Will push for education reforms including ban on coaching institute ads: Thamizhachi Thangapandian

Incumbent MP Thamizhachi Thangapandian of the DMK talks about improving infrastructure and bringing economic development to South Chennai.

As India gets ready to vote to decide who will represent the country in Parliament, Citizen Matters is speaking to elected representatives from Chennai, ahead of the Lok Sabha 2024 elections.

As part of this series, we did an email interview with T Sumathy alias Thamizhachi Thangapandian, incumbent MP from Chennai South constituency. Thamizhachi has been given the ticket by her party DMK to contest from the same constituency in the 2024 polls.

Chennai South and Thamizhachi Thangapandian

chennai south
Chennai South constituency comprises of Mylapore, Saidapet, Virugambakkam, Velachery, Sholinganallur and Thyagaraya Nagar.

A poet, writer, educationist and theatre person, Thamizhachi is the daughter of veteran politician and former Minister late V Thangapandian and the sister of Thangam Thennarasu, Finance Minister in the present DMK government in Tamil Nadu.

In 2019, Thamizhachi contested from the Chennai South constituency and won the seat by securing 5,64,872 votes against her closest rival, the AIADMK candidate J Jayavardhan, who got 3,02,649 votes.
She got 50.28% of the votes polled and won by a margin of 23.34%

The battle lines have been drawn and this time, apart from Dr Jayavardhan, Thamizhachi has to contend with BJP candidate from Chennai South constituency Tamilisai Soundararajan, former Governor of Telangana, among others.

In this interview, we raised pertinent issues with the incumbent MP including poor flood mitigation efforts during monsoons, rampant encroachment of wetlands like the Pallikaranai marshland, proposed shifting of the Perungudi dump yard, need for better public transport and so on. Thamizhachi enumerated the various initiatives that she has undertaken during her tenure as MP, the poll promises she has kept and many problems that are yet to be addressed.

Here are excerpts from the interview:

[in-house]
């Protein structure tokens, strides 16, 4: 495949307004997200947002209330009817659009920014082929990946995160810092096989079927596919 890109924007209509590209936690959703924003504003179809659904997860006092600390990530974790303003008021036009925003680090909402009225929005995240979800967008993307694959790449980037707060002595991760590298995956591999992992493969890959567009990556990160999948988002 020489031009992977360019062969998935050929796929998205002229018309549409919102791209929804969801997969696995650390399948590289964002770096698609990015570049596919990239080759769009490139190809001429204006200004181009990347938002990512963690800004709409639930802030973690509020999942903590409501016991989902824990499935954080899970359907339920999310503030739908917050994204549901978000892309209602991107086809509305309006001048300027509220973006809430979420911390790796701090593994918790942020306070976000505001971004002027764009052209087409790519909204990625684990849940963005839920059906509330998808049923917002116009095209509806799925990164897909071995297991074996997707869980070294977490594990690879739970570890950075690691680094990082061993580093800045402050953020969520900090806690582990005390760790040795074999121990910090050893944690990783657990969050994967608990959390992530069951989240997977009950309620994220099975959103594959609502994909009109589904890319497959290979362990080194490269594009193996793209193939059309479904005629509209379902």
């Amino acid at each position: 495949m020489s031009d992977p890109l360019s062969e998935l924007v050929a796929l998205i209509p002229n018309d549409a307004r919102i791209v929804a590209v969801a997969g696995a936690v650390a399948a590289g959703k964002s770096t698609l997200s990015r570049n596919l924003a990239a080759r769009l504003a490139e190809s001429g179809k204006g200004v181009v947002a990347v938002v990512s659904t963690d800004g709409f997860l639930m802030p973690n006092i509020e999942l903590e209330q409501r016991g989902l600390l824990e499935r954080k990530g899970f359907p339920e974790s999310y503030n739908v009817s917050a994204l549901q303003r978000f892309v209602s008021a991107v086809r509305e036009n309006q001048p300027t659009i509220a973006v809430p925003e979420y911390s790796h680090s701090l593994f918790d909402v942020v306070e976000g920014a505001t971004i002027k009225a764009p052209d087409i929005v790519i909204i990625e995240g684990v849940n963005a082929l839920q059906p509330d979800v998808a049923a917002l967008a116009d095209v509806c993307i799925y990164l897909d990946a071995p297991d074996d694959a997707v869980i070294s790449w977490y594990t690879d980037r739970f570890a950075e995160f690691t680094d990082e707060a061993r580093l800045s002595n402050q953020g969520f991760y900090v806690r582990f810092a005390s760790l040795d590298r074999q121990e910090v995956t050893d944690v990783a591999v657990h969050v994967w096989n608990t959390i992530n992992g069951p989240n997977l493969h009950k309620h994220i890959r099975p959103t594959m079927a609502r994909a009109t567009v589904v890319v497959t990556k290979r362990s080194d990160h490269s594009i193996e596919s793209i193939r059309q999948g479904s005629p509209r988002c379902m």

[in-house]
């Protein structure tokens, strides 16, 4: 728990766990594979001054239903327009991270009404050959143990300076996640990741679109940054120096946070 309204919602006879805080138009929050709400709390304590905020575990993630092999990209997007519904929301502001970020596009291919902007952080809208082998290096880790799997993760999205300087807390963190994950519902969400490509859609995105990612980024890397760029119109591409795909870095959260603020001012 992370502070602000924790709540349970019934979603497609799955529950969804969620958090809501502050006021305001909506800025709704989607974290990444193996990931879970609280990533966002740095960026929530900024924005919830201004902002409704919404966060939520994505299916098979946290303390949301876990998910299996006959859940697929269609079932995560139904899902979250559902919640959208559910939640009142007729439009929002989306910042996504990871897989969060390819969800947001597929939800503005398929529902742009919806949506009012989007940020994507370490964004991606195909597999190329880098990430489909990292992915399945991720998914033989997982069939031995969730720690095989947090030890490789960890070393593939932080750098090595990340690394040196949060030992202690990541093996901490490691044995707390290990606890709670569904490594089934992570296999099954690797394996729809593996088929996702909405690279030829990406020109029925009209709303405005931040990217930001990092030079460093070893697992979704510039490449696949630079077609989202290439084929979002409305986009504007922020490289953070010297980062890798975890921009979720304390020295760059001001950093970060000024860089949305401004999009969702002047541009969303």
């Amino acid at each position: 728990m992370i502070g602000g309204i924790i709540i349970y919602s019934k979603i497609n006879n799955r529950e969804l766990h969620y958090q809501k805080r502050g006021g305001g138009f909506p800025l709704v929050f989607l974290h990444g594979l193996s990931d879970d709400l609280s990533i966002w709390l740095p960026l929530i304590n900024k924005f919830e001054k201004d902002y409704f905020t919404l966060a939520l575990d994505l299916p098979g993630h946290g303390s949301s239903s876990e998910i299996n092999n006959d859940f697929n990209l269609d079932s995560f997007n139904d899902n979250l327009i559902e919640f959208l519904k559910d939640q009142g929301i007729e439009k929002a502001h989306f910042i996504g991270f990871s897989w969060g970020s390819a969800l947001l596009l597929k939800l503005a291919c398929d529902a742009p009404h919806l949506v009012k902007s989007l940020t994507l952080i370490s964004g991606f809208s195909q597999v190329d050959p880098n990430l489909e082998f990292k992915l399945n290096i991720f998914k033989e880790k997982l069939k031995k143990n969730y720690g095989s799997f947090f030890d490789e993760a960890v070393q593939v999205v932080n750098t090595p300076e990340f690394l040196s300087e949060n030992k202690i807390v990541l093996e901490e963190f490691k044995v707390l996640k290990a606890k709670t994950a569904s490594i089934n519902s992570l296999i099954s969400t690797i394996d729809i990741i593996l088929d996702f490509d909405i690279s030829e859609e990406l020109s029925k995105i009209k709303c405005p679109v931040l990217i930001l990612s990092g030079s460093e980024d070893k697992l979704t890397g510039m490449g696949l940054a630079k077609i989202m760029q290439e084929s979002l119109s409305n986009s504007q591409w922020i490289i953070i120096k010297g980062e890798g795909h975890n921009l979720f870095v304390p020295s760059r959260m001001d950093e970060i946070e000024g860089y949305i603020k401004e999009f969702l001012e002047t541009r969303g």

What have been the major spends from your MPLADS funds and what has been the impact?

My major focus was to fulfill the constituents’ requests made over a long period. Under this, my MPLADS funds were mostly spent on building community halls, installing high mast lights, drinking water facilities, bus stands, Anganwadi, sports stadium, gyms and fish market for the people of coastal Chennai.

Apart from this, MPLADS funds have been spent on building classrooms for schools, providing classroom furniture, building indoor stadiums and renovating kitchens in the government schools. Through these projects, a direct channel for constituents to engage with their Members of Parliament (MPs) regarding local development priorities has developed.

I was able to interact with the constituents, listen to their concerns, and allocate funds accordingly. I think more than an impact, this engagement has fostered a sense of connection and accountability between me and the constituents.  

South Chennai is a prestigious constituency with many educational institutions and IT companies. But every monsoon the residents here suffer because of waterlogging and poor flood mitigation efforts. How have you addressed this issue in the last 5 years and what do you plan to do in future to find a solution?    

The DMK government and I have been fastidious in  improving infrastructure of South Chennai  to mitigate flooding here and this has been a priority over the last five years.

Some of the recent developments:

  1. The Greater Chennai Corporation (GCC) will build 120.55 km of stormwater drain along 688 roads at an estimated cost of Rs 508.33 crore in the city with German funding. The work will be completed in 24 months.
  2. The GCC has allocated a lion’s share of budget for the construction of the stormwater drains. Rs 1,321 crore has been set aside for stormwater drain work to be undertaken in the Kosasthalaiyar Basin using the Asian Development Bank funds.

My office has been actively involved in addressing all civic issues in the constituency, beginning with water logging, potholes on the road and so on. Our government will adopt a holistic approach that combines infrastructure development, technology integration, community engagement, and long-term planning, with the goal of effectively addressing the issue of flooding in South Chennai and ensuring a safer and more resilient future for its residents.